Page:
New stem cell therapy could cure blindness

May 21, 2016 by  
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Upwards of 30 million people on the planet suffer from Age-related Macular Degeneration (AMD), which causes pain and a black spot in the center of the patient’s vision that grows into eventual blindness. Recently, studies conducted at University College London reveal a possible cure for the first time in history. Professor Pete Coffey has been working to develop a treatment using a patient’s own stem cells for the past eight years , and the first patient to receive the treatment—just last August—is showing promising results. Coffey looked to stem cells to replace the layer of cells damaged by the progressive disease. AMD destroys the eye’s Retinal Pigment Epithelium (RPE), causing patients to experience a black spot in their vision which expands outward and leads to complete blindness . AMD sufferers also lose the ability to read and recognize familiar faces, altering their lives forever. The only existing treatments for AMD simply manage the discomfort associated with the disease, but there have been no breakthroughs for potential cures until now. Related: World’s first 3D-printed retinal cells could help cure blindness A 60-year-old woman with a severe form of AMD was Coffey’s first guinea pig. On August 11, 2015, surgeons at Moorfields Eye Hospital in London implanted stem cells that had been cultivated as RPE cells, hoping the new additions would step in and repair the degeneration. Six months after the procedure, Coffey was still hesitant to call the procedure  a win, despite improvements. “We are assessing her vision — we need more information to make conclusions,” said Coffey, who hopes patients can get their lives back. “Recovery is possible… there is a window when you can put the cells in and recover the patient’s vision. I would hope they can recognize their families again.” Via CNN Images via Sam Bald/Flickr and Wikipedia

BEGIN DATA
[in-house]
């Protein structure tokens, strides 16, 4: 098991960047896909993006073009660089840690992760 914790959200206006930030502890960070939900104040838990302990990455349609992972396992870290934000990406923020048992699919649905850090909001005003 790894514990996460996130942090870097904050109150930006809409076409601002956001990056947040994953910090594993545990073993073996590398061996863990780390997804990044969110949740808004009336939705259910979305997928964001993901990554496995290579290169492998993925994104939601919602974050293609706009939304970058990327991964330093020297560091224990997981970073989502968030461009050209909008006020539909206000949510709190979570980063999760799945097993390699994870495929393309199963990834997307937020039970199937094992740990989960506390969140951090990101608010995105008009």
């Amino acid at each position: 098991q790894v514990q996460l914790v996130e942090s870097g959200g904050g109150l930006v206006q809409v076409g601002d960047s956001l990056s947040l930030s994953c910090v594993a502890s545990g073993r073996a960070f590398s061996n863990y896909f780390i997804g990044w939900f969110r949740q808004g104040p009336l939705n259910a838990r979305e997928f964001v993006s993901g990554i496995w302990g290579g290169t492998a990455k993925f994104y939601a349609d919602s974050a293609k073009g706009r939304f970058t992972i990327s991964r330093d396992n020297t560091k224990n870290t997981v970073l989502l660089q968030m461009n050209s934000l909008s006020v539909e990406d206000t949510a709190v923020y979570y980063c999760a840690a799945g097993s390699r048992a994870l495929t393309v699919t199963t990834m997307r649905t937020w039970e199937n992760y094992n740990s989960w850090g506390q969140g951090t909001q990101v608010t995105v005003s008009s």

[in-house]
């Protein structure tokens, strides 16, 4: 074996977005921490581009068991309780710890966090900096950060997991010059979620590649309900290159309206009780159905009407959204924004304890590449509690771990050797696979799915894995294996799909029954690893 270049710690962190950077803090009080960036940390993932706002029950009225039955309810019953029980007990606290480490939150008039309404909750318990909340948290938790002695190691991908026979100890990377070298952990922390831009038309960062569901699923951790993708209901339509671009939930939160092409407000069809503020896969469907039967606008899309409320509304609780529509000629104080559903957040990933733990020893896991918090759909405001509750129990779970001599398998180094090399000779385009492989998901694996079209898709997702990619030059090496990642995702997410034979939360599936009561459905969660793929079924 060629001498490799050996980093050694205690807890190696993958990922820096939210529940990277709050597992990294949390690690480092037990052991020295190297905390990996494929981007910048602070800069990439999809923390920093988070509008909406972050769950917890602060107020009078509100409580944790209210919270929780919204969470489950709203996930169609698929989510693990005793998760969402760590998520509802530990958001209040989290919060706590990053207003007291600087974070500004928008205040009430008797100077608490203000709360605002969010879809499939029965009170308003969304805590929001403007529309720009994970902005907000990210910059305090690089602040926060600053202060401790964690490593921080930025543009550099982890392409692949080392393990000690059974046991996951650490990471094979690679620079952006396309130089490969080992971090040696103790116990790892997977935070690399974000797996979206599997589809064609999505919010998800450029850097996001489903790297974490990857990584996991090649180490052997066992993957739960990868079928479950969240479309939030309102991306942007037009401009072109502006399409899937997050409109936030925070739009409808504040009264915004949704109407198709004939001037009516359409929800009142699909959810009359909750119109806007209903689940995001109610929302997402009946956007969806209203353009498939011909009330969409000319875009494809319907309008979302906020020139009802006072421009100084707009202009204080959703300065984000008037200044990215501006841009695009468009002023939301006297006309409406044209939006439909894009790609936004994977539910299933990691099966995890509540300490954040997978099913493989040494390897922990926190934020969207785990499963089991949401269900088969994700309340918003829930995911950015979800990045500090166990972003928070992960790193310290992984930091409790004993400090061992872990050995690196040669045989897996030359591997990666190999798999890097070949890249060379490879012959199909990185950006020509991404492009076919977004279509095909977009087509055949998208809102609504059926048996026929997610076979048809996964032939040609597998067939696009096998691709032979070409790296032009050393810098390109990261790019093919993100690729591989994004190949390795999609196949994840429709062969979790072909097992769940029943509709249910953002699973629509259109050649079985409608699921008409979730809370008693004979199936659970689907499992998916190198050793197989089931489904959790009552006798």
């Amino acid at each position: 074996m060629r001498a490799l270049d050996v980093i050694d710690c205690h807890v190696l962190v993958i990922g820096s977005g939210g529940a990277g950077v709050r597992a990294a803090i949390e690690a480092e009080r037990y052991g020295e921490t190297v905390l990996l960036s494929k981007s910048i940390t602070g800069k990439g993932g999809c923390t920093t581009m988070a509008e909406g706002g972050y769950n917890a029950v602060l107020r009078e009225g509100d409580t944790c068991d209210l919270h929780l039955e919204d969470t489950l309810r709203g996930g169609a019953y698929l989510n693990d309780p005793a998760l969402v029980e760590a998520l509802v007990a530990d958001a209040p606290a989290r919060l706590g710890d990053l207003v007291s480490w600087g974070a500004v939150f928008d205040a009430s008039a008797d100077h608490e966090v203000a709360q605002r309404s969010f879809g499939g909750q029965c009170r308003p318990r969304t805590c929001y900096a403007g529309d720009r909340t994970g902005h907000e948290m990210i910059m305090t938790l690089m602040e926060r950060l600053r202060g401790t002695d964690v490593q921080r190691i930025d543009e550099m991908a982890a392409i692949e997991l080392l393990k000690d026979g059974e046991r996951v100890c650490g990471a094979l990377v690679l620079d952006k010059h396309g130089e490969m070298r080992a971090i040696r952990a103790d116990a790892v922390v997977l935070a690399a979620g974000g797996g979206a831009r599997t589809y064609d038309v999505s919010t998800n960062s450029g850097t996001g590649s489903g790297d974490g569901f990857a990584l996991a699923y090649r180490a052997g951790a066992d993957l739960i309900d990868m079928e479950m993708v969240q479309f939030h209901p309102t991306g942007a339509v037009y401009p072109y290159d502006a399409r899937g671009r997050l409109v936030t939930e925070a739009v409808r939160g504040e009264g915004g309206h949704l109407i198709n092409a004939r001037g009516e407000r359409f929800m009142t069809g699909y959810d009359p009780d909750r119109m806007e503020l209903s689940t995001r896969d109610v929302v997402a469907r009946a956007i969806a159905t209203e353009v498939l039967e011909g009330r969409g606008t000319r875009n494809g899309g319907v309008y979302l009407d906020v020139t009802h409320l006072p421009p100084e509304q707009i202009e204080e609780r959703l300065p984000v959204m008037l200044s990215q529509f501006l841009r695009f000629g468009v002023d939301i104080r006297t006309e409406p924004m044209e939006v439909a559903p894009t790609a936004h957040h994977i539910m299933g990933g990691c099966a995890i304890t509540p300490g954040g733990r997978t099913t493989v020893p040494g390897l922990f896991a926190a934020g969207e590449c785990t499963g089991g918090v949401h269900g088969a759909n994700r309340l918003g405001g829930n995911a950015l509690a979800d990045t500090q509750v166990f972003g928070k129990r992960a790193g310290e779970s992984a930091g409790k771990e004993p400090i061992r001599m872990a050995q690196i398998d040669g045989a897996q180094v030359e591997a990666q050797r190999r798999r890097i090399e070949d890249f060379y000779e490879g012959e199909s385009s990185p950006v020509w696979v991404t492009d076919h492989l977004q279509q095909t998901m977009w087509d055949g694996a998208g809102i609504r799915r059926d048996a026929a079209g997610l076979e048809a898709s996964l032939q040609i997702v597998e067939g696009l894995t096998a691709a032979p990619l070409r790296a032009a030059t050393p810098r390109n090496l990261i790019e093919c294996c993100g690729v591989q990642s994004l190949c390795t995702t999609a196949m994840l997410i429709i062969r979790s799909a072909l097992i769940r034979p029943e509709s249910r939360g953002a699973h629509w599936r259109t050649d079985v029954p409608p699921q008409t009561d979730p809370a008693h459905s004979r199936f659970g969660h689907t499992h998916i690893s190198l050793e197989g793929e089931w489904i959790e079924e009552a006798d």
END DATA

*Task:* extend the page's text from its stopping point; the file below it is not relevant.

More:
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New stem cell therapy could cure blindness

16-year-old wins Marvel’s STEM challenge with seeing eye robot

May 20, 2016 by  
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Seeing eye dogs make great companions for the visually impaired, but what if there was one that didn’t need to be fed or cleaned up after? Sixteen-year-old Maia Dua created one: a seeing eye robot  that can do everything a dog can, without the expensive and lengthy training. Her invention beat out a thousand other entries to win Marvel’s Captain America: Civil War — Girls Performing the Future Challenge . The California high school student was inspired to create a robotic aid for the visually impaired after she heard about the high cost of raising and training seeing eye dogs . Compared to the $50,000 expense of breeding and training seeing eye dogs, and then connecting them with visually impaired owners, Dua’s invention costs just $600. She built her robot in four days, a tiny fraction of the time it takes to train a companion animal . Related: Teen wins $100,000 for new water purification system to remove Everglades pollutants The wheeled robot has a long handle and looks a bit like those non-electric carpet sweepers used at movie theaters. The device is equipped with a series of sensors that detect nearing objects and beeps to alert the user. The seeing eye robot can’t replace a trained animal companion, as it lacks the ability to scope out a situation and make decisions (such as at a crosswalk). However, in simple surroundings, the robot can give a hardworking dog a much needed break. The design competition, open only to girls aged 15 to 18 enrolled in 10th to 12th grades, awarded each participant with a $500 savings account from sponsor Synchrony Bank. Dua, the grand prize winner, won an internship at Marvel Studios. Although the contest backers advertised the challenge as a means to empower girls in STEM fields, critics say Marvel (a Disney-owned company) would have had a greater impact by simply putting more female characters in their movies. Via Yahoo Images via Marvel Studios and KCRA

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16-year-old wins Marvel’s STEM challenge with seeing eye robot

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